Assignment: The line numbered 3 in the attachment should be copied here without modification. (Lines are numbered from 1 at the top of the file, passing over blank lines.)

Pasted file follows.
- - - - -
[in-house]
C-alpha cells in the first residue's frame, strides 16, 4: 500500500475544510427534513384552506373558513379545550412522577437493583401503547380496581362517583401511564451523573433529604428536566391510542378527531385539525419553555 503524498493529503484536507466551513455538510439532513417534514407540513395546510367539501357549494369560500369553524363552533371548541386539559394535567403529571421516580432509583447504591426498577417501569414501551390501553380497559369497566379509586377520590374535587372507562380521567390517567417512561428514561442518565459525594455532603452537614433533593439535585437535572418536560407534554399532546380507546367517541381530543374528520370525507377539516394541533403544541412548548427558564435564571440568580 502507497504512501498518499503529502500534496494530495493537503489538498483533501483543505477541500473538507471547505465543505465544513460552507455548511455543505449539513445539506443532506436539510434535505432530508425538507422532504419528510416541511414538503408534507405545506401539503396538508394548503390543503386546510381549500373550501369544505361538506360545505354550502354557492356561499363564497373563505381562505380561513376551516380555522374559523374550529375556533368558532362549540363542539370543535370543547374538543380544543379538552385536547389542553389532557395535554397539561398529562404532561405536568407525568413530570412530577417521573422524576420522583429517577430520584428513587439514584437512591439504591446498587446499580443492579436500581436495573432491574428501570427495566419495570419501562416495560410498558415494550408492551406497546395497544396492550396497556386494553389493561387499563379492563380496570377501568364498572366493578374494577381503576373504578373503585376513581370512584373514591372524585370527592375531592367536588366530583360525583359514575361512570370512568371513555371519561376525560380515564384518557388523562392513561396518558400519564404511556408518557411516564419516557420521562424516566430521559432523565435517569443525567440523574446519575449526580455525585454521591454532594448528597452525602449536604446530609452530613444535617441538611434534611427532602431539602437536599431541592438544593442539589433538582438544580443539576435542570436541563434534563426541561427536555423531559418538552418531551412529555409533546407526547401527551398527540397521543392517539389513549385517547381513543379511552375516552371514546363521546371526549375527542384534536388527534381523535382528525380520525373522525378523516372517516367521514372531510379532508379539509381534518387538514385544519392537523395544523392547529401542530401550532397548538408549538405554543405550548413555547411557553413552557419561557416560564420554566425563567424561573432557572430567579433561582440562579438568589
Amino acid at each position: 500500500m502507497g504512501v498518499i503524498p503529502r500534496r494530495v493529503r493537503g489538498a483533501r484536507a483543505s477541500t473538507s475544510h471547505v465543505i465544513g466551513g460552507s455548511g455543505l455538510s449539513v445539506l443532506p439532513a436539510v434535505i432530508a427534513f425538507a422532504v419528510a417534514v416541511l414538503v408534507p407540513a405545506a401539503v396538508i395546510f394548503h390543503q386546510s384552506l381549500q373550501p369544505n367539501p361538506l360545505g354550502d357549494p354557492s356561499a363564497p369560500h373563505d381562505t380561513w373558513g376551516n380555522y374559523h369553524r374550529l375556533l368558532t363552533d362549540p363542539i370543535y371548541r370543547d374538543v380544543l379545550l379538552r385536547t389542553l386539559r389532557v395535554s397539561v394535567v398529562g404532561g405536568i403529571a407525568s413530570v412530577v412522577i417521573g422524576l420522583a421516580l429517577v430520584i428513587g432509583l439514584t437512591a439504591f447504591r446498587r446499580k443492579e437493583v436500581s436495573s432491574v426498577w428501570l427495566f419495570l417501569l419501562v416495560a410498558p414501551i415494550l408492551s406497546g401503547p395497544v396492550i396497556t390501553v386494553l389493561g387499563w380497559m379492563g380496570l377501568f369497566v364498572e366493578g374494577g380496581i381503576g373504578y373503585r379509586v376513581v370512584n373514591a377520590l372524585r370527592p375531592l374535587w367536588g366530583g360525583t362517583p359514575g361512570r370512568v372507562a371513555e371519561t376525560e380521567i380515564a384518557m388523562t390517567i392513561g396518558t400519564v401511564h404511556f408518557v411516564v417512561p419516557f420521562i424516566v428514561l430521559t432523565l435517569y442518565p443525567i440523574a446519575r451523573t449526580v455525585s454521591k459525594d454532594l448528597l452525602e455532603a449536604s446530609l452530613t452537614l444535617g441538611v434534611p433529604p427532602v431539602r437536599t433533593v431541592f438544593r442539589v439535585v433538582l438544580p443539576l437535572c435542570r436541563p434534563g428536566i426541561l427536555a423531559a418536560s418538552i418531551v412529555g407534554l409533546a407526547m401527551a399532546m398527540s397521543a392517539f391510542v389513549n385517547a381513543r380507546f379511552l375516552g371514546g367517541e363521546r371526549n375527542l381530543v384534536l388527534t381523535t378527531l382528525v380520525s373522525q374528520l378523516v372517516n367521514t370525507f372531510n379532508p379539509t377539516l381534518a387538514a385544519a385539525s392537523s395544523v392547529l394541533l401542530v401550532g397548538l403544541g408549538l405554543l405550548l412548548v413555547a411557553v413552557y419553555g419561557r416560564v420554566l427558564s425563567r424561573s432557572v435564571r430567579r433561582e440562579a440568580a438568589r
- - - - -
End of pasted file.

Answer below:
Amino acid at each position: 500500500m502507497g504512501v498518499i503524498p503529502r500534496r494530495v493529503r493537503g489538498a483533501r484536507a483543505s477541500t473538507s475544510h471547505v465543505i465544513g466551513g460552507s455548511g455543505l455538510s449539513v445539506l443532506p439532513a436539510v434535505i432530508a427534513f425538507a422532504v419528510a417534514v416541511l414538503v408534507p407540513a405545506a401539503v396538508i395546510f394548503h390543503q386546510s384552506l381549500q373550501p369544505n367539501p361538506l360545505g354550502d357549494p354557492s356561499a363564497p369560500h373563505d381562505t380561513w373558513g376551516n380555522y374559523h369553524r374550529l375556533l368558532t363552533d362549540p363542539i370543535y371548541r370543547d374538543v380544543l379545550l379538552r385536547t389542553l386539559r389532557v395535554s397539561v394535567v398529562g404532561g405536568i403529571a407525568s413530570v412530577v412522577i417521573g422524576l420522583a421516580l429517577v430520584i428513587g432509583l439514584t437512591a439504591f447504591r446498587r446499580k443492579e437493583v436500581s436495573s432491574v426498577w428501570l427495566f419495570l417501569l419501562v416495560a410498558p414501551i415494550l408492551s406497546g401503547p395497544v396492550i396497556t390501553v386494553l389493561g387499563w380497559m379492563g380496570l377501568f369497566v364498572e366493578g374494577g380496581i381503576g373504578y373503585r379509586v376513581v370512584n373514591a377520590l372524585r370527592p375531592l374535587w367536588g366530583g360525583t362517583p359514575g361512570r370512568v372507562a371513555e371519561t376525560e380521567i380515564a384518557m388523562t390517567i392513561g396518558t400519564v401511564h404511556f408518557v411516564v417512561p419516557f420521562i424516566v428514561l430521559t432523565l435517569y442518565p443525567i440523574a446519575r451523573t449526580v455525585s454521591k459525594d454532594l448528597l452525602e455532603a449536604s446530609l452530613t452537614l444535617g441538611v434534611p433529604p427532602v431539602r437536599t433533593v431541592f438544593r442539589v439535585v433538582l438544580p443539576l437535572c435542570r436541563p434534563g428536566i426541561l427536555a423531559a418536560s418538552i418531551v412529555g407534554l409533546a407526547m401527551a399532546m398527540s397521543a392517539f391510542v389513549n385517547a381513543r380507546f379511552l375516552g371514546g367517541e363521546r371526549n375527542l381530543v384534536l388527534t381523535t378527531l382528525v380520525s373522525q374528520l378523516v372517516n367521514t370525507f372531510n379532508p379539509t377539516l381534518a387538514a385544519a385539525s392537523s395544523v392547529l394541533l401542530v401550532g397548538l403544541g408549538l405554543l405550548l412548548v413555547a411557553v413552557y419553555g419561557r416560564v420554566l427558564s425563567r424561573s432557572v435564571r430567579r433561582e440562579a440568580a438568589r